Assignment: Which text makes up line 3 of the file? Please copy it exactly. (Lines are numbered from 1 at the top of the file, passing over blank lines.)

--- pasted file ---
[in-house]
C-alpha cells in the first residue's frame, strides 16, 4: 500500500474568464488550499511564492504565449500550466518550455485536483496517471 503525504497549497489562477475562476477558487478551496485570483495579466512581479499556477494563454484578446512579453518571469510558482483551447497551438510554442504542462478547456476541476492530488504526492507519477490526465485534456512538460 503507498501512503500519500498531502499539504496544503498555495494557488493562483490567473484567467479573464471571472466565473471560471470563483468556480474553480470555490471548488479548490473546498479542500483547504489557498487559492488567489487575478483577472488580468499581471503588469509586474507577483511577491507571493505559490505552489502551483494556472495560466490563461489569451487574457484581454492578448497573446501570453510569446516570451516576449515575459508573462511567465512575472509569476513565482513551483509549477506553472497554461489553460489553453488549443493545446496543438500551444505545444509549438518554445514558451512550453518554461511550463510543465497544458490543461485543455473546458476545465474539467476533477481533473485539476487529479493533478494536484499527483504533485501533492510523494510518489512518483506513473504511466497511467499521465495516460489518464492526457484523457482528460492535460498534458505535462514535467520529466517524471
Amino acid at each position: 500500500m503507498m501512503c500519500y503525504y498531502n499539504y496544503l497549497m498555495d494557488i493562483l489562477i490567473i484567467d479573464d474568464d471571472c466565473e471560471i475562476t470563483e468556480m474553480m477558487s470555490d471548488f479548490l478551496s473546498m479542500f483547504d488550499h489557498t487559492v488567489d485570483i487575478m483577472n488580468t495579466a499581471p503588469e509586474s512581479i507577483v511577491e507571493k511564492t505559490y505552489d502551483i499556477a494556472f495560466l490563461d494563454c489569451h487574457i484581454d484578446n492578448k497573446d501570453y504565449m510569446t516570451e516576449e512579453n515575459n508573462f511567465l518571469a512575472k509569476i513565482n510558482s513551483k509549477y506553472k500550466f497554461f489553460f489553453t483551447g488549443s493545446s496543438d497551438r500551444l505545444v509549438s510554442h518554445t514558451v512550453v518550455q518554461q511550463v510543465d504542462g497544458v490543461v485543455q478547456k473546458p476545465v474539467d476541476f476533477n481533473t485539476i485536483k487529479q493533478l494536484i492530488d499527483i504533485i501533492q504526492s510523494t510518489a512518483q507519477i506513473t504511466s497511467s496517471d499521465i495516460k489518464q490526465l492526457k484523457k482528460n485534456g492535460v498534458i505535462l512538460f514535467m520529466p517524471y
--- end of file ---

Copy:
Amino acid at each position: 500500500m503507498m501512503c500519500y503525504y498531502n499539504y496544503l497549497m498555495d494557488i493562483l489562477i490567473i484567467d479573464d474568464d471571472c466565473e471560471i475562476t470563483e468556480m474553480m477558487s470555490d471548488f479548490l478551496s473546498m479542500f483547504d488550499h489557498t487559492v488567489d485570483i487575478m483577472n488580468t495579466a499581471p503588469e509586474s512581479i507577483v511577491e507571493k511564492t505559490y505552489d502551483i499556477a494556472f495560466l490563461d494563454c489569451h487574457i484581454d484578446n492578448k497573446d501570453y504565449m510569446t516570451e516576449e512579453n515575459n508573462f511567465l518571469a512575472k509569476i513565482n510558482s513551483k509549477y506553472k500550466f497554461f489553460f489553453t483551447g488549443s493545446s496543438d497551438r500551444l505545444v509549438s510554442h518554445t514558451v512550453v518550455q518554461q511550463v510543465d504542462g497544458v490543461v485543455q478547456k473546458p476545465v474539467d476541476f476533477n481533473t485539476i485536483k487529479q493533478l494536484i492530488d499527483i504533485i501533492q504526492s510523494t510518489a512518483q507519477i506513473t504511466s497511467s496517471d499521465i495516460k489518464q490526465l492526457k484523457k482528460n485534456g492535460v498534458i505535462l512538460f514535467m520529466p517524471y